The Dash Core Group (DCG), which is one of the organizations that work for the Dash Network (a digital currency platform), has officially announced the release of Dash Platform version 0.14.
Dash, which has a market cap of over $727 million (according to CoinGecko), aims to serve as digital cash that offers financial freedom which can enable greater financial inclusion. The Dash development team claims that payments are made instantly, and in an easy and secure manner, with “near-zero” transaction fees.
DCG, which is funded “directly from the blockchain” if the Dash network approves it, confirmed that this is the third release that’s part of a newly defined process, and the fifth release overall.
The DCG team said that application developers can expect new features and functionality released after (approximately) every 6 weeks. The next code release has been scheduled for sometime between August 25 — September 8, 2020.
Some of the key updates to the Dash “digital cash” platform include document timestamping.
As explained by DCG:
“Being able to record the creation or update time of any given document stored on the Dash Platform has significant implications for many use cases. … timestamping documents opens possibilities for application optimization, e.g. fetching only new/updated documents.”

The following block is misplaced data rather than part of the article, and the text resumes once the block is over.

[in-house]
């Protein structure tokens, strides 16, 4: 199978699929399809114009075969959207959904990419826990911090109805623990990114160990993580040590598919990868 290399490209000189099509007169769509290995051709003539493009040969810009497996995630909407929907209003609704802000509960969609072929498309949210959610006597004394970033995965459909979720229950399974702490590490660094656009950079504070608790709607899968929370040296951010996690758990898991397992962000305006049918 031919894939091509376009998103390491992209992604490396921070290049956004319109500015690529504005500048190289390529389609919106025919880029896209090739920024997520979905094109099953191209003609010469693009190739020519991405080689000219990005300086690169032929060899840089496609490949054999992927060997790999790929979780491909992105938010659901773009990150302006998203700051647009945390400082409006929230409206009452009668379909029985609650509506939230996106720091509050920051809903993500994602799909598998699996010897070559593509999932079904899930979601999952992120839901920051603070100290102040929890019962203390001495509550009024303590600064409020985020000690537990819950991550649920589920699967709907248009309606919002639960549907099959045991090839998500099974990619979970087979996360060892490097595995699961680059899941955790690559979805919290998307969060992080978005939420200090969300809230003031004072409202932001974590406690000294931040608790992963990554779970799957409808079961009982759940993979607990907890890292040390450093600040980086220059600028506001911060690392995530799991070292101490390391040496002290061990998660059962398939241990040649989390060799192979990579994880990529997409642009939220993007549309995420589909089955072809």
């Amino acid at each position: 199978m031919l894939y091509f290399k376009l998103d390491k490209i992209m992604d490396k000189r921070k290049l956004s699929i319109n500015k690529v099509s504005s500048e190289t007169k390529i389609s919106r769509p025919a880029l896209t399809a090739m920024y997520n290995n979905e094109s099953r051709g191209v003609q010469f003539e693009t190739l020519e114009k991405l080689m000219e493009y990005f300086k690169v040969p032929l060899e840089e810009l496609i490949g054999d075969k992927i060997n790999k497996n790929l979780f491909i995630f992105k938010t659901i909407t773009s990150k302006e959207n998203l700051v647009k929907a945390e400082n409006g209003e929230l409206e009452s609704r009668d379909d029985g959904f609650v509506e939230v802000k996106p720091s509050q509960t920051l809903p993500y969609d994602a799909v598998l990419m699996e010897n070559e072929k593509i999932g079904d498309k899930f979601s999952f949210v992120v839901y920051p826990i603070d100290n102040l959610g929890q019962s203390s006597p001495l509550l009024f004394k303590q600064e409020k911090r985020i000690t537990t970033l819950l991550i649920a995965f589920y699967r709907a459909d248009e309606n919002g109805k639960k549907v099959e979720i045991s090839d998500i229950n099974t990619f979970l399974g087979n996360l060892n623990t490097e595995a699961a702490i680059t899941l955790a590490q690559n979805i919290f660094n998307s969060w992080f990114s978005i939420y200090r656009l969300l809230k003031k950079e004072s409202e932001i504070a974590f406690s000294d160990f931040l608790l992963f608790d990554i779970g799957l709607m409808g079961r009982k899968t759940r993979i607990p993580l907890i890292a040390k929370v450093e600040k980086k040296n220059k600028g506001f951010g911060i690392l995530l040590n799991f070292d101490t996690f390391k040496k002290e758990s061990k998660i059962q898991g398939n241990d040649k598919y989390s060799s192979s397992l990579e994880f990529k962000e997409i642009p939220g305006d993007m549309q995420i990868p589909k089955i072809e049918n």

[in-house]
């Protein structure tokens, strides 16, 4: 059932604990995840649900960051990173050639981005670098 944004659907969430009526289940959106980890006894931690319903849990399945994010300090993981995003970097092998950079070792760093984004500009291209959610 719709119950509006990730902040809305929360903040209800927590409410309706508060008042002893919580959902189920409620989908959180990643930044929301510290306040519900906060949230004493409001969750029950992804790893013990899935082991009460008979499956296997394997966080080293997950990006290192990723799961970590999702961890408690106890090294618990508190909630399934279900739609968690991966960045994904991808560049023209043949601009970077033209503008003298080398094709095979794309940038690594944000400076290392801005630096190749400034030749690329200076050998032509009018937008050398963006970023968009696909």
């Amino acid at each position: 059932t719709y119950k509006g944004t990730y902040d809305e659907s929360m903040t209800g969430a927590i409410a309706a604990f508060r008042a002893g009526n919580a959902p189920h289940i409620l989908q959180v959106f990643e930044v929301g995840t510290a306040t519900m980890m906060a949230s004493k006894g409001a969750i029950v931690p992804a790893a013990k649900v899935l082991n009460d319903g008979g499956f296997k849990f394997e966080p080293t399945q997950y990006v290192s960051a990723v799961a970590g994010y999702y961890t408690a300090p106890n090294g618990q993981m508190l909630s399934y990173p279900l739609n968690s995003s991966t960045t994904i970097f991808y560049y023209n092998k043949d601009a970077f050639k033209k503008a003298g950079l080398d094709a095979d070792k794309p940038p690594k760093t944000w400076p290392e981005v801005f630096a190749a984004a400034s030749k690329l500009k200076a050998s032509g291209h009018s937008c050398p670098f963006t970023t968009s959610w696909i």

Other updates include an updated (rewritten) DAPI Client which may enhance code quality, usability, and testability. Developers will now be able to operate Dash Network nodes in a more efficient manner with more flexibility.
(Note: For more technical details about this update, check here.)
Dash is a fork of the Bitcoin (BTC) protocol that focuses on digital payments. Dash has introduced many “industry-1st innovations” such as masternodes, LLMQs (which help with InstanSend transactions), ChainLocks (a design feature that aims to prevent 51% attacks), and InstantSend.
In an interview with Crowdfund Insider, Glenn Austin, the CFO at Dash Core Group explained why Dash (DASH) is not a “privacy coin.”
Many coins have been delisted by crypto exchanges, because they are considered privacy coins. Exchanges that are looking to obtain an operational license need to be able to confirm and show the origin of funds, which can be difficult when using privacy coins because they may hide the sender and recipient’s addresses.